The Soviet Union was dissolved on Christmas Day 20 years ago. Is anyone celebrating?
I’d just left the Moscow a few days before, after a spending a bewildering autumn and early winter there. I wasn’t the only one who found the USSR, circa 1991, rather bewildering. I remember a fascinating, long conversation I had with an elderly bathroom attendant in St. Petersburg a few days before Christmas. She told me she’d survived the bitter siege of Leningrad during the war, shared with me horrific stories of death, terror, and privation. And then she dropped this shocker: “But this is the worst of all.” This, meaning the dissolution of the only nation she’d ever known. Worst of all? I thought. Worse than starvation, shelling, and near annihilation?
I still don’t know exactly what she meant that night. I’m sure there was an element of nostalgia at play, a certain forgetting-ness, and undoubtedly, a vast, overwhelming uncertainty about what changes were coming.
Twenty years later, there’s seemingly no consensus in Russia about what it all meant; a bizarre debate still rages in some quarters as to whether shaking off the Soviet yoke was such a great idea in the first place.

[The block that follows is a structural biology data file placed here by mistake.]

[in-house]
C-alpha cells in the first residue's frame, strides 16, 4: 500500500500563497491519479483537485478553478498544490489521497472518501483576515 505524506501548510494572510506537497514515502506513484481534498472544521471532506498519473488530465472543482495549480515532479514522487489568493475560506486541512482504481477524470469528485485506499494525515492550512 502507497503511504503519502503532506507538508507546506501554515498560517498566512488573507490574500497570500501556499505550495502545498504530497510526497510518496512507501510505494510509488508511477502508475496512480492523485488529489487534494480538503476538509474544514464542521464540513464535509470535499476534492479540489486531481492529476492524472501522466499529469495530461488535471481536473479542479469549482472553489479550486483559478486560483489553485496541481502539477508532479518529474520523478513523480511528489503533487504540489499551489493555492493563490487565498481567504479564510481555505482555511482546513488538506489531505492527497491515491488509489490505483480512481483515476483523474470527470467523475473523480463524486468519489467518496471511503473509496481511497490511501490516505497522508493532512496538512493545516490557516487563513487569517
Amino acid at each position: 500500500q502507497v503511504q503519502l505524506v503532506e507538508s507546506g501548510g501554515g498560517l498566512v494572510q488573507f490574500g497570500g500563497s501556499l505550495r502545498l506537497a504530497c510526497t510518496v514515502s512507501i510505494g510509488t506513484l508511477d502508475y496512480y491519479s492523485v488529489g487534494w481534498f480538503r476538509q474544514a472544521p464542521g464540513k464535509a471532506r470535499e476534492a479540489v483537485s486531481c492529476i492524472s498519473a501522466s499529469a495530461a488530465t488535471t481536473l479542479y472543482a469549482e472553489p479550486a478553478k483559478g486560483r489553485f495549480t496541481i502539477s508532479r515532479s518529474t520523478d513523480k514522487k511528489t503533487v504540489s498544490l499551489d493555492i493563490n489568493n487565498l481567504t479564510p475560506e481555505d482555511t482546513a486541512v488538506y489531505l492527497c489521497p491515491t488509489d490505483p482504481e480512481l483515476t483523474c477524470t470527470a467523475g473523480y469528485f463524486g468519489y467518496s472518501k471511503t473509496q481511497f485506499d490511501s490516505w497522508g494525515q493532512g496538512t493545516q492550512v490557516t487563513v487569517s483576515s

I still remember an argument in my car a few years ago between two Russian women, both named Galina: one, a WWII veteran bombardier in one of the women’s regiments, the other an aerobatics champion who was a child during the war. The veteran Galina was going on and on about her generation’s love of Stalin (as she saw it). “He was like our father,” she declared. “We trusted him!”
“He killed or exiled my whole family!” cut in the younger Galina. “He was a beast!” The air temperature in my Honda instantly turned Siberian.
In 2005, Putin famously declared the Soviet Union’s collapse “the greatest geopolitical catastrophe” of the 20th Century. An actual Communist Party still exists in Russia and has taken part in the rising tide of protests following December’s elections, which were widely felt to be illegitimate.
But surely, misty-eyed nostalgia about the USSR can’t be that prevalent in the 21st Century, right? Here comes another shocker: a poll released two years ago suggests that a majority of Russians “deeply regret” the demise of the Soviet Union—many of these, the folks who benefitted least from the USSR’s fall (economically, that is): elderly, poor, and rural populations.
The anniversary of the USSR’s fall, it seems, hasn’t been widely memorialized or celebrated. At first glance, many would chalk this up to a perceived Russian indifference toward politics, especially in the generation that never lived under Soviet rule. But the protests of recent weeks belie assumptions about youthful, middle-class apathy in Russia. For the first time in 20 years, Russians have shaken off their resignation en masse and taken to the streets to raise their political voice to the world.
Come to think of it, that may be the best possible way to commemorate the anniversary of the Soviet Union’s demise.
Related post: The Russian Coup, 20 Years Later